The lesson that I took from this book is that Little Women is about childhood and the beginning in the terms of shaping one's identity, Good Wives is about entering the world of adulthood and finding meaningful work and true love (and learning to love oneself as well), Little Men is largely about parenthood and like all Little Women books it constantly breaks the 19th-century gender stereotypes.
I think that having children and becoming a mother did frighten Jo since she was so used to her autonomy and I think (no one can ever change my mind about this) Louisa was a genius when she gave Jo a partner who was as fond of kids as Jo was but who also had experience raising them. Fritz is a very attentive parent. In Little Men, he is always holding little Ted or he is playing with Rob. Jo does manage to combine love, family and career but a person like Jo can only do that when she is with a partner like Fritz who tells her to slow down if she is going too fast and who believes in her and gives her confidence to be herself.
In Good Wives, there is a scene where Fritz is wondering what it would be like to be in a relationship with Jo and start a family with her. Sadly it is Friedrich´s love for children that is used against him when people criticise his character and it is ignored how much Jo actually loves children in the books, boys especially. Men can dream about having a family as much as women. We should not take the scene out of its context. It happens when Fritz is feeling rather lonely and is missing his home country and even though he has friends in New York he is an outsider and what are the odds? he meets Jo (who has always felt like an outsider) and falls in love with her and she is very fond of him and in the book, Jo is also much more interested in the doings of Franz and Emil than her two female charges Kittie and Minny which once again shows Jo´s love and affection towards male over female and there is a scene in Little Men where Jo wants to cheer up Daisy and she is thinking to herself how in the house that is filled with boys the only girl is sometimes the most difficult to please which shows how hard it sometimes still is for Jo to understand the world of the feminine. But Jo loves Daisy and the adult Jo who has grown out from the teen age-Jo who scoffed and made fun of the more feminine girls lets Daisy to be herself and supports her in terms of finding her own identity.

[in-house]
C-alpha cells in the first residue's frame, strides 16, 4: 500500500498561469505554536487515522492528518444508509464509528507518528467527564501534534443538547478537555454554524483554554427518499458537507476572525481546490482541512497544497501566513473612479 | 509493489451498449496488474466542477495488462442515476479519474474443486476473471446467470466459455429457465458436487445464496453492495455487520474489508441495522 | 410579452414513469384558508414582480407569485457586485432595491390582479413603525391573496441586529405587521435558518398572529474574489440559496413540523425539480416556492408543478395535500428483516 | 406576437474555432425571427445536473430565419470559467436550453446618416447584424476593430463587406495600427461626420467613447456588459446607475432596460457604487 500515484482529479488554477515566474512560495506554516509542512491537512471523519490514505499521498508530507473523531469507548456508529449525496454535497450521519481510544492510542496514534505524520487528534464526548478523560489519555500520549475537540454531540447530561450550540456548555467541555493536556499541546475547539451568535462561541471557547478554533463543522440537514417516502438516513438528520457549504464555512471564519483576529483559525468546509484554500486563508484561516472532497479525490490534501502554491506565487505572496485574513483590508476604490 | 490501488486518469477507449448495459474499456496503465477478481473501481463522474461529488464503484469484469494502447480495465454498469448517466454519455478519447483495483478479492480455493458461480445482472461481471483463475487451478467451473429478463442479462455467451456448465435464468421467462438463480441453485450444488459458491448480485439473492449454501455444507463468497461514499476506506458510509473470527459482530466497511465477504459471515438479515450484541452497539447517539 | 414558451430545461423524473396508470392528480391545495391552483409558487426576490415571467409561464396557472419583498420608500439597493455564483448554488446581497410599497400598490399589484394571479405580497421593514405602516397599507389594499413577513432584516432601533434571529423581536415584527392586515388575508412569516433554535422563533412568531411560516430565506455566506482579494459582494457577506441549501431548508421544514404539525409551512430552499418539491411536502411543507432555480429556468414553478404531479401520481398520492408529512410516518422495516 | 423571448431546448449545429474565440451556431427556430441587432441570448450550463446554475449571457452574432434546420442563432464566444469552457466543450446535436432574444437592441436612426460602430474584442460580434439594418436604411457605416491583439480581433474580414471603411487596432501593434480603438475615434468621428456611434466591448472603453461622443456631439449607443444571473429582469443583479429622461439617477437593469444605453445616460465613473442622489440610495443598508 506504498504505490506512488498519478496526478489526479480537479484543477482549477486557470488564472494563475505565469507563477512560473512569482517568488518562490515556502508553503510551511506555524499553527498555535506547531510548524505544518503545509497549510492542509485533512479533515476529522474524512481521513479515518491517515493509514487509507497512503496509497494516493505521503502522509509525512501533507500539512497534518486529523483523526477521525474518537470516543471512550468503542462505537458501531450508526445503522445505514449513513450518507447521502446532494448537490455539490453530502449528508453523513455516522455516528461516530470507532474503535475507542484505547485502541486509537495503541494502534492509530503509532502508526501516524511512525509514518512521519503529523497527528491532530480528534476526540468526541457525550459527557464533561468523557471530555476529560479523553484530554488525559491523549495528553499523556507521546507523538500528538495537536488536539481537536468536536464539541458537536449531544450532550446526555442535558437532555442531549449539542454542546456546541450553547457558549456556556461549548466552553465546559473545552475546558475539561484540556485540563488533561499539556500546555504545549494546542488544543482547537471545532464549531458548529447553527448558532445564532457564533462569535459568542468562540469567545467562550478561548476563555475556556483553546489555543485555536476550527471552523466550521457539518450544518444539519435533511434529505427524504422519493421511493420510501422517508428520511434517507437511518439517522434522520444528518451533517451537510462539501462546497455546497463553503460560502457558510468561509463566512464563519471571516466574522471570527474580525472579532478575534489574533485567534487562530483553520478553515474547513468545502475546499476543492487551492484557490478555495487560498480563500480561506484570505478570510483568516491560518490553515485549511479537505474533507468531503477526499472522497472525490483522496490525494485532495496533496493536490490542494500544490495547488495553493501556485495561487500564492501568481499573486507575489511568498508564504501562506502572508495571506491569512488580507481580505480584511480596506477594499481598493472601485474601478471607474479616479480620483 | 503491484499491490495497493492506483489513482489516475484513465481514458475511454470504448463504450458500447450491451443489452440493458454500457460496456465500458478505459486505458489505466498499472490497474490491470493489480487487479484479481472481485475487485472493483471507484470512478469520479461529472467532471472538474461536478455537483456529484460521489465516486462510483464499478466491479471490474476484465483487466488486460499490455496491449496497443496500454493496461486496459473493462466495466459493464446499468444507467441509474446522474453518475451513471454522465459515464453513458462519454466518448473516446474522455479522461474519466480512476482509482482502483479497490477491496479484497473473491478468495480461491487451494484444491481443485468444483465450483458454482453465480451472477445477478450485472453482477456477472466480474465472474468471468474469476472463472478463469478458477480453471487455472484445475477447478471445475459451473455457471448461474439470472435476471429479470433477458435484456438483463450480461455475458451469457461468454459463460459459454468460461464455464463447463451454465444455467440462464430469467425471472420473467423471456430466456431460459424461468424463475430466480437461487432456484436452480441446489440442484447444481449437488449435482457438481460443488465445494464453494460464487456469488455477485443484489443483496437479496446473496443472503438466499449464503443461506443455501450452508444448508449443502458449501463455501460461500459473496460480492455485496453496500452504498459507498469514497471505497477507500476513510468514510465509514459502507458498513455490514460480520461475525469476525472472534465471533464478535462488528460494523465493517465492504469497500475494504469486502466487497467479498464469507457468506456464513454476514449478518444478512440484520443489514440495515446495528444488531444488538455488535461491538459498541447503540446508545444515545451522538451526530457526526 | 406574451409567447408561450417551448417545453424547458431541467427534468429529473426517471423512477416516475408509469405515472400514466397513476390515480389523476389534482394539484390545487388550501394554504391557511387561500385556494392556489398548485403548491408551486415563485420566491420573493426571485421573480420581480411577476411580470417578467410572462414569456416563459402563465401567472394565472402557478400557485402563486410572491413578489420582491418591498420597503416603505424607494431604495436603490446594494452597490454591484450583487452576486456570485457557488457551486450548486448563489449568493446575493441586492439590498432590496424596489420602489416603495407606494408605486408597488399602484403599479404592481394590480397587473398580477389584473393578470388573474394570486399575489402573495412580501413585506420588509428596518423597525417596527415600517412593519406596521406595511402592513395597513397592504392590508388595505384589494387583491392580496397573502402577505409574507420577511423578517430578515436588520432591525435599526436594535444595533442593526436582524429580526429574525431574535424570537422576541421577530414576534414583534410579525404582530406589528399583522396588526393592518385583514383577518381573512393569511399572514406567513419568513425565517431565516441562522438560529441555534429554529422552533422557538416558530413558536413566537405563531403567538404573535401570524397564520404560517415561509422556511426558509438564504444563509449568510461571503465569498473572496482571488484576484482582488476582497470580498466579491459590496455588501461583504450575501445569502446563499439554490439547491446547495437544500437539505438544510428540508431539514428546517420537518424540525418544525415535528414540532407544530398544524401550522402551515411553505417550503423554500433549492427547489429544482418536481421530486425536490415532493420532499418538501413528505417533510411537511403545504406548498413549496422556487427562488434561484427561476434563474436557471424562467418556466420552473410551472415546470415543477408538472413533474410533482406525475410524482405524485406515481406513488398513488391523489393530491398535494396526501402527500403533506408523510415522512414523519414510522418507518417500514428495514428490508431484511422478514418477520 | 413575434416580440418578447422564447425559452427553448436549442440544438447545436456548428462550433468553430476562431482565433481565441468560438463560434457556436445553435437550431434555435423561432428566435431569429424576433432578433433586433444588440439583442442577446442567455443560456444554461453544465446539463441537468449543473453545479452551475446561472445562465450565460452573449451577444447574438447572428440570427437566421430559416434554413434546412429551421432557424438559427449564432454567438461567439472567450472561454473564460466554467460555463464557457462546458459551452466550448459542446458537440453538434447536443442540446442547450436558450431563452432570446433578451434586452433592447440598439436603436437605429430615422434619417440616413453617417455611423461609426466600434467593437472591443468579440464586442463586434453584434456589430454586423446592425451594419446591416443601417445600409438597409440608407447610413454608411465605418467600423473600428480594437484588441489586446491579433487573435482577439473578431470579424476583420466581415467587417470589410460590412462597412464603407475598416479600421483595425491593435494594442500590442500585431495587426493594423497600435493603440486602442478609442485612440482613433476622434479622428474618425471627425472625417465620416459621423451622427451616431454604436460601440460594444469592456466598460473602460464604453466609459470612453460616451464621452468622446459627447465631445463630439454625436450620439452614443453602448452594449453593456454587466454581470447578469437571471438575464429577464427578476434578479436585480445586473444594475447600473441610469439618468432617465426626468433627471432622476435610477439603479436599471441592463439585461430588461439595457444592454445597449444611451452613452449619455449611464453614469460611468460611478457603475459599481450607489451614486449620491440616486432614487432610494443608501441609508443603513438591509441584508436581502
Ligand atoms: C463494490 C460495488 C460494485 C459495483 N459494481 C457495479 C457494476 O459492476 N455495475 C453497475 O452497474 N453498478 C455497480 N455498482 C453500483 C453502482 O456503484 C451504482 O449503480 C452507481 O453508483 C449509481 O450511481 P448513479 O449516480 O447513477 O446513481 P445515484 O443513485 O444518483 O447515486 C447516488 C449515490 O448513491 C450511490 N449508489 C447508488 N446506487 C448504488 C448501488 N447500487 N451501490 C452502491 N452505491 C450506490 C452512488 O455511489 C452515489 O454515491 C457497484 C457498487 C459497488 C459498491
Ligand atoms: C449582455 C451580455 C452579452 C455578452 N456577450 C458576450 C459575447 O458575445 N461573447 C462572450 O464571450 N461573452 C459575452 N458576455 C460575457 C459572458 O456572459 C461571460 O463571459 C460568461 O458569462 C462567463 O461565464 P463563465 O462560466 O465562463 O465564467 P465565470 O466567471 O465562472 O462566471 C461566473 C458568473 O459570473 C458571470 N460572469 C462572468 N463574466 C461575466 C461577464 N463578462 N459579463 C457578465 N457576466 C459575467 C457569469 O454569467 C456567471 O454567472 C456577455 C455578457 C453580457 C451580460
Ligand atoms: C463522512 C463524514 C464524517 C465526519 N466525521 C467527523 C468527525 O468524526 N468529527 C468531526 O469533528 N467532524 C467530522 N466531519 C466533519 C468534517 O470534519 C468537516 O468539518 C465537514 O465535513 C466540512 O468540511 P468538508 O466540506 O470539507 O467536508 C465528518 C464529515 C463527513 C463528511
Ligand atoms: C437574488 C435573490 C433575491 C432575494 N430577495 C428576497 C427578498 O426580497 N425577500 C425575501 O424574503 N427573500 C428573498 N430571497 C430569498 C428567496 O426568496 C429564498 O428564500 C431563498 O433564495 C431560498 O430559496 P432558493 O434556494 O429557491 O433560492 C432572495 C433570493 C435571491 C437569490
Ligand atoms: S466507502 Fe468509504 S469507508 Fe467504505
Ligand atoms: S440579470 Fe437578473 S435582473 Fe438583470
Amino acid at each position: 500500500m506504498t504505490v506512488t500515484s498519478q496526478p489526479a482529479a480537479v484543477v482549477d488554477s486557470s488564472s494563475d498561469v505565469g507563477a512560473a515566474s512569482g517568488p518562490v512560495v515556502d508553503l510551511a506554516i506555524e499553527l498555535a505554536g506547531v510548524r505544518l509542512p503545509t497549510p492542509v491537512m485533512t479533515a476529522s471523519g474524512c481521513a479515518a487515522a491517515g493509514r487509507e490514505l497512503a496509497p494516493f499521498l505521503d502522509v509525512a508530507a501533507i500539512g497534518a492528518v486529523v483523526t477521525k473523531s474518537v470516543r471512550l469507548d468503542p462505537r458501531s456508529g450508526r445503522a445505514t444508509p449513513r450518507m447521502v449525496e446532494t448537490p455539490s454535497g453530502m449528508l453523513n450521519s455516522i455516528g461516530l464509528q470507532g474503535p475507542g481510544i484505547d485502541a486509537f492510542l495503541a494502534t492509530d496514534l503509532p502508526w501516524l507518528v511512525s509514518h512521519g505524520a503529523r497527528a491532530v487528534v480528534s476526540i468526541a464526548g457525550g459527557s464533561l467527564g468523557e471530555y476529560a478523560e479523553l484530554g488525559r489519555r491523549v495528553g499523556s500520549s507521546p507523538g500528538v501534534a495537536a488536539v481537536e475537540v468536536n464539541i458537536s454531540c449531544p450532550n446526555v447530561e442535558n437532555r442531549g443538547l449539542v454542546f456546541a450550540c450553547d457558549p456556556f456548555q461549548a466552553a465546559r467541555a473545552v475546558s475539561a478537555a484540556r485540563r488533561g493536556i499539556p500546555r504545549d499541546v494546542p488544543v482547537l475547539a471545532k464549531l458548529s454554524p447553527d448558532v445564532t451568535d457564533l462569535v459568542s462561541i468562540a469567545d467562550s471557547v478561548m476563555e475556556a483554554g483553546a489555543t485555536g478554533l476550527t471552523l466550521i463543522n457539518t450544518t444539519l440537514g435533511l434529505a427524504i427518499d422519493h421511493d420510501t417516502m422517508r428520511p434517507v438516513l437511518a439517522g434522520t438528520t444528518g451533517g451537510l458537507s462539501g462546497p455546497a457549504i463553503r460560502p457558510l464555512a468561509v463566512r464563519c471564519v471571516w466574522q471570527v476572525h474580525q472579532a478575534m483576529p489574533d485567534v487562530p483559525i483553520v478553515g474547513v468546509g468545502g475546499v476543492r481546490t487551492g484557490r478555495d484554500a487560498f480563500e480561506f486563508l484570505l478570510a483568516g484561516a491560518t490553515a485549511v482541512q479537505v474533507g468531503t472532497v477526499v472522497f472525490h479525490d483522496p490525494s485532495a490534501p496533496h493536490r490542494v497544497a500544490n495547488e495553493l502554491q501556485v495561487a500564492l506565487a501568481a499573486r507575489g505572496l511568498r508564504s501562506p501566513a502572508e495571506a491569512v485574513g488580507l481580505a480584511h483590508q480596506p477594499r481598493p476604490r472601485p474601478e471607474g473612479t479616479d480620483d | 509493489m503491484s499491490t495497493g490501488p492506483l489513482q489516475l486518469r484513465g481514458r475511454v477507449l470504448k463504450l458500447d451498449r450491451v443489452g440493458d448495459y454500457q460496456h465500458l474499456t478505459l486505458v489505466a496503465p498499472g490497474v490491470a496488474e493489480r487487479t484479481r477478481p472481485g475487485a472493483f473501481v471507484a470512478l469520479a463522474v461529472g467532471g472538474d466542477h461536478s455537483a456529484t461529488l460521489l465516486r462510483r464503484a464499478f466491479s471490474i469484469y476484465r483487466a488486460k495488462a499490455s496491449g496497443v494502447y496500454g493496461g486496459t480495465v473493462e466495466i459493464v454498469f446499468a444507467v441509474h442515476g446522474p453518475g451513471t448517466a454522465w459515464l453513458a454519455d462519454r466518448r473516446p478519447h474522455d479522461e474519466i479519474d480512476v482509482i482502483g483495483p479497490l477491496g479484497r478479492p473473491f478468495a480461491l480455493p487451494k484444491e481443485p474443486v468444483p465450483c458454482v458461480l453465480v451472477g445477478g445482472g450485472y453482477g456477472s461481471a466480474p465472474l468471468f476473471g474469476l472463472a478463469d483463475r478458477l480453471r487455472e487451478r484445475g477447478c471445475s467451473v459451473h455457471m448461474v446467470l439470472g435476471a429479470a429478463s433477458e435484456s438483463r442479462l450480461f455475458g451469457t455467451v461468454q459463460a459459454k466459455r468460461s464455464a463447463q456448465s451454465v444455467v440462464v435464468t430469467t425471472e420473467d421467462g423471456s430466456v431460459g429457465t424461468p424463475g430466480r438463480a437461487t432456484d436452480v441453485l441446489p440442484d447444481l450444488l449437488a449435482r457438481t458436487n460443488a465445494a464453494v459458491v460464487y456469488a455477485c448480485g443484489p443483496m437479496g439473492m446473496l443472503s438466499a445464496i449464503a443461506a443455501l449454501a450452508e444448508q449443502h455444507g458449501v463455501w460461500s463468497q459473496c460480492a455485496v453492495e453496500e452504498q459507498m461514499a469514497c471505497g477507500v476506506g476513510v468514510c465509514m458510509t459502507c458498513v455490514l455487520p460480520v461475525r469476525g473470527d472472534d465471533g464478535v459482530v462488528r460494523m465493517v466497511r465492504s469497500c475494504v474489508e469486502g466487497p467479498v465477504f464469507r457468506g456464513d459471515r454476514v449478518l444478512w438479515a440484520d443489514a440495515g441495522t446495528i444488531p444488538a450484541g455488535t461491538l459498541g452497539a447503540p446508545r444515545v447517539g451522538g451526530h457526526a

I love everything about the way Louisa describes Jo´s and Fritz´s marriage in Little Men but then again I am one of those who in general love the way Louisa writes about love and romance was it then Fritz thinking what an amazing woman Jo is and how lucky he is and Jo always feeling her neurotic all over the place nature calming down when he is there or Amy and Laurie rowing the same both together enjoying each others company or Meg and John happily getting married in the most topsy-turvy wedding.
I might be the only person in the world who has come to this conclusion but ever since I read Little Men for the first time I've believed that John Brooke was Friedrich´s best friend in Concord. Both Fritz and Jo are really upset when John dies since they both liked him a lot and there is a scene where Jo is comforting Fritz and it is said that they were good friends. In many ways, it makes perfect sense. John was a very kind and sweet man but also a bit shy and many times more introverted people enjoy the company of more extroverted people like Fritz (Jo and Fritz are also a good example of this but I see Jo more as an ambivert than an introvert) John also spoke German and in many ways, he and Fritz had similar values; strong work ethics, both had worked as teachers, they were close to each other's age. It is Victorian bromance and I am totally shipping it.
But my favourite part in this book is the fact that Jo and Fritz have a dog called Christopher Columbus.